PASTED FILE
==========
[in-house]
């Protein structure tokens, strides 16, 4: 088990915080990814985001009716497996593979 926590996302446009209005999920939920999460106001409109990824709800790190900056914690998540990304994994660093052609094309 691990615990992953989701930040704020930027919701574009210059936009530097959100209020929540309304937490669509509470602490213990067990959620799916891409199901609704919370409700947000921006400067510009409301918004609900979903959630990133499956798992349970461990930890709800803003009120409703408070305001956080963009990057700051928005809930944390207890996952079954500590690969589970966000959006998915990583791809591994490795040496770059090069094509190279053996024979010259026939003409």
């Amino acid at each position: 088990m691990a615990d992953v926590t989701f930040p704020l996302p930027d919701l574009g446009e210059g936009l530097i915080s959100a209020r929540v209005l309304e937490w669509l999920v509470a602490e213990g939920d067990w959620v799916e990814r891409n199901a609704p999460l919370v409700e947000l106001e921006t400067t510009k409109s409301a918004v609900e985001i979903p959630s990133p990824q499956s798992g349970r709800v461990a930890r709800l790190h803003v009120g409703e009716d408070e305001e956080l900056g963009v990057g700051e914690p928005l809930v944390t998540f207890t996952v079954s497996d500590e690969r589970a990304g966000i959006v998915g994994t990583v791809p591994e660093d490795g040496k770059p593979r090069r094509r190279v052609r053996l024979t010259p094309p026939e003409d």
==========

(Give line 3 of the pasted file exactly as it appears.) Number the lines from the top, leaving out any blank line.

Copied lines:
């Amino acid at each position: 088990m691990a615990d992953v926590t989701f930040p704020l996302p930027d919701l574009g446009e210059g936009l530097i915080s959100a209020r929540v209005l309304e937490w669509l999920v509470a602490e213990g939920d067990w959620v799916e990814r891409n199901a609704p999460l919370v409700e947000l106001e921006t400067t510009k409109s409301a918004v609900e985001i979903p959630s990133p990824q499956s798992g349970r709800v461990a930890r709800l790190h803003v009120g409703e009716d408070e305001e956080l900056g963009v990057g700051e914690p928005l809930v944390t998540f207890t996952v079954s497996d500590e690969r589970a990304g966000i959006v998915g994994t990583v791809p591994e660093d490795g040496k770059p593979r090069r094509r190279v052609r053996l024979t010259p094309p026939e003409d």